Praying for rain

Say what you like about Rowan Williams (and I do) you're unlikely to find him claiming that he can make it rain through the power of prayer. The 1662 Prayer Book, it is true, contains prayers beseeching Almighty "for such moderate rain and showers, that we may receive the fruits of the earth to our comfort, and to thy honour", but respectable religious leaders have long since stopped pretending that God exercises day-to-day control of the weather. Haven't they?

Perhaps not. In Russia, where there has been an "unprecedented" heatwave culminating in a series of devastating wildfires, Orthodox Patriarch Kirill has responded by urging the faithful to get on their knees. "I call upon everyone to unite in a prayer for rain to descend on our earth," he said, during an elaborate ceremony at a monastery blanketed by smoke from nearby forest fires. A woman in the congregation agreed that the fires were "a punishment sent to us for our sins." Admittedly, that's what some environmentalists keep telling us, but they usually have in mind metaphorical sins like taking too many international flights.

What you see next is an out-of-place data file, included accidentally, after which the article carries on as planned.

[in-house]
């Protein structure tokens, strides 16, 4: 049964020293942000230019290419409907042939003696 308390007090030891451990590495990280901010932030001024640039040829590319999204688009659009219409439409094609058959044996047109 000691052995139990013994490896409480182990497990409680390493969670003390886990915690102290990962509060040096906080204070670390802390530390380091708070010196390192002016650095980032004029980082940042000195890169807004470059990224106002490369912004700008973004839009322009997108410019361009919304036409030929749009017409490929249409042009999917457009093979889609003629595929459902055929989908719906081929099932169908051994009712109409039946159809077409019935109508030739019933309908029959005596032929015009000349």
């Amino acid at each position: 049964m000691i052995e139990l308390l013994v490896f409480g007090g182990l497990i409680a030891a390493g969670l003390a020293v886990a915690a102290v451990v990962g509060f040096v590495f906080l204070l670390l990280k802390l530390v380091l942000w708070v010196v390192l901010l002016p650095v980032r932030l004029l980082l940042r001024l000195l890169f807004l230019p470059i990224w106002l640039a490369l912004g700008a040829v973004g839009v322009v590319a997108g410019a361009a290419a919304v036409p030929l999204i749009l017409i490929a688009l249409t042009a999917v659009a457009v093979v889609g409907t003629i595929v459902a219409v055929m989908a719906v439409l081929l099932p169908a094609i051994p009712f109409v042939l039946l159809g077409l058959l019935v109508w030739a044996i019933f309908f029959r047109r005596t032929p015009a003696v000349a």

As far as I can work out, there are two possible reasons why a prayer for rain might be effective. Either God is using the drought - as in the story of Noah he used floods - to punish mankind (or just the Russians) for their sins, in which case a bit of repentence might just do the trick. Or He somehow hasn't noticed the destruction that His weather systems have wrought, and the prayers are simply a way of bringing the matter to His attention. Neither paints God in a particularly good light.

It's also something of a high-risk strategy for the church. Of course, it might start raining - eventually, its bound to - in which case Kirill can take the credit. But what if it doesn't?


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